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327. Camera and ‘Action’!


Theo clearly had a good time at Stow Maries. here’s the rest of his story.

‘On Monday 25th September I arrived at Stow Maries, just in time to miss lunch. Oh well, such is life. When I found Stephen to report in, with him were Tony and Pia Bianchi. Tony is a legend among both aircraft restorers and as a maker of flying scenes for movies. Meeting them was a real pleasure for me and I had several interesting conversation as well as spending two evenings in their company.

‘Having hoped to get started on fitting the camera on the BE2 I could only watch as it was being used for outside filming. The second camera crew were re-enacting a mad dash by the pilot and ground crew to move the plane whilst the airfield was being shelled. I managed to mess up the continuity by suggesting the propeller was in the wrong position for starting after they had already filmed it from one angle. However it seems that the editor can sort these things out. He was on set and it turned out he was the same editor who had created the film about our Scout. So I had some interesting conversations with him as well.

‘While we were doing this scene, behind us the first camera crew was filming a scene of the pilots going into the briefing room. At Stow the set is the genuine room used one hundred years ago.

‘At the end of this the planes were hangared; some of the Stow-based planes had been used as back drop. The BE2 was then rigged in the hangar with blue screen around it, ready for the morning filming. However producer Stephen Saunders, the Bianchis and I adjourned to the Prince of Wales for the evening.

‘Next day I was back at the airfield in time for breakfast. I then wandered back to the car to start work, just in time to meet up with my assistant, Chil. We started work on mounting the camera. Around us the boom camera and lighting crew were setting up and the blue screen team were finishing off. We managed to get the replica camera mounted without any damage to the aircraft.


IMG_0830.jpg‘I had to use a cable tie in one position, as it was the only fixing which would thread through the fabric lacing. This later appeared in the shot and we had to use make up to disguise it. As we were finished before everyone else, Chil and I wandered off to see what the first crew were up to. They were at the other end of the flight line filming a ‘shot down Eindekker’. However as it was now lunch time we never saw this completed.


‘After lunch we were back in the hanger ready to shoot the scene where the Eindekker is shot down by the observer in the front seat of the BE. He was using a 0.303″ rifle to do this. I assumed this actually happened as the research for this film has been very good. Judging by the problems the actor was having wielding the rifle this must have been some feat during the war. All this took some time as the boom camera had to be constantly repositioned. I was watching the filming from behind the director, Hamish, as he had a monitor screen showing everything the camera was looking at. After this the camera was used to make it look like the plane was manoeuvring to get the Eindekker.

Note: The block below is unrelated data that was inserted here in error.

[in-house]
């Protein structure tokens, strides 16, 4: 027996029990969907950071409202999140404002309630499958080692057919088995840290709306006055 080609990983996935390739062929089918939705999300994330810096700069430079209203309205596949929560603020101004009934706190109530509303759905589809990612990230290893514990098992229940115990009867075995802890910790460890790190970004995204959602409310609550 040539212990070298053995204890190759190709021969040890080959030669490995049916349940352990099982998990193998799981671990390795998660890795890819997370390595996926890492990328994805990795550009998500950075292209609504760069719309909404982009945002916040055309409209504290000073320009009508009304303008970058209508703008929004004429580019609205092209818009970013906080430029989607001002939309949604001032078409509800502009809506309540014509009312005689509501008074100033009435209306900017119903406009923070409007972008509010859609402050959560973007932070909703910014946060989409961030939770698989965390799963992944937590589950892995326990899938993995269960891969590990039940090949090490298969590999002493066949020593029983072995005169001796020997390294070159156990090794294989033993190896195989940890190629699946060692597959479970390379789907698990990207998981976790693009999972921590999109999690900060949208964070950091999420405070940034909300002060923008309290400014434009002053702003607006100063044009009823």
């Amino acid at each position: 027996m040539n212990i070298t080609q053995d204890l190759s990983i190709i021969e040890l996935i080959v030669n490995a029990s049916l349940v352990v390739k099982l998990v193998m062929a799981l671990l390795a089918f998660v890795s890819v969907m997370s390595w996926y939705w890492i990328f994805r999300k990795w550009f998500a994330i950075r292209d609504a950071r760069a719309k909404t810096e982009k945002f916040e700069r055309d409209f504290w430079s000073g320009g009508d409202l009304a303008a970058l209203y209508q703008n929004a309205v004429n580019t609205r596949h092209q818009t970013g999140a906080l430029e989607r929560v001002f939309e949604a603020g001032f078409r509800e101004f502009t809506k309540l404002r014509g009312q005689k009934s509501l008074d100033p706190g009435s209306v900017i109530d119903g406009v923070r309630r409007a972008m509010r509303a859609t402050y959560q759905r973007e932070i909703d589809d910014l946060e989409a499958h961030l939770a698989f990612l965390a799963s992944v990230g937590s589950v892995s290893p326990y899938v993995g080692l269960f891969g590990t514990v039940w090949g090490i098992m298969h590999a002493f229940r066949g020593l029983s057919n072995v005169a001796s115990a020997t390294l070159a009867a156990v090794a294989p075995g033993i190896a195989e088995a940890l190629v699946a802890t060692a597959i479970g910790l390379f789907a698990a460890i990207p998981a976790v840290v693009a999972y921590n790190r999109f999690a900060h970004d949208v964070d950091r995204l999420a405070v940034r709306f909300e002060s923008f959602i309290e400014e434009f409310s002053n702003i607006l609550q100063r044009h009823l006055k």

‘That was it for the day, so Chil and I adjourned to the Prince of Wales where we were joined by the Bianchis and later Stephen to have yet another pleasant evening.

‘Next day, with a different duo of actors playing the aircrew we started off filming more ‘flying footage’. As I was the only pilot with WW1 aircraft flying experience on set, this is where I became the aviation consultant. With a non-pilot in the cockpit, you have to tell them the most obvious things – the most important being where to hold the stick so the elevators are in the right position.

IMG_0881.jpg‘After this we got around to film the camera sequences. So now I had to explain to the actor how to operate the camera. Luckily I had a bright one and he grasped most things first time. After a few shots, Hamish decided that if you did not know how a WW1 camera worked you would wonder what was going on, so we altered how it was done.

‘I must admit that it was a better scene afterwards.

‘We then shot the scene described in the previous blog as not being with the C type camera. In one take the actor totally fumbled the action and both Hamish and I said ‘That’s it!’ By mistake he had got exactly what was required. It was then decided to alter the length of the camera boom to get some overhead cockpit shots. This took some time. Then the lighting for the cockpit was poor so more time was lost trying to sort this out.

IMG_0846.jpg‘When we got back to filming, the poor actor had been in the cockpit for nearly four hours, so make-up had to climb on the plane to sort him out again. A few more ‘flying’ shots were taken with the gofer rocking the wings and nearly banging the upper wing against the ceiling. I pointed out that the moving of the control surfaces that Hamish had asked for were unrealistic. He politely pointed out that they were making a film and editing would sort it out. So I shut up after that. By half past six we had all had enough for the day so the wrap was called. As Chil and I had thought two days would be more than enough to shoot our scene that was the end of filming for us.

IMG_0897.jpg‘As there was another camera scene to shoot outside, I briefed Stow’s Ed as to how to remove the camera. I made my farewells and left for home. All in all it had been a very interesting two days and both Chil and I were glad to have had a part in the process of film making.’


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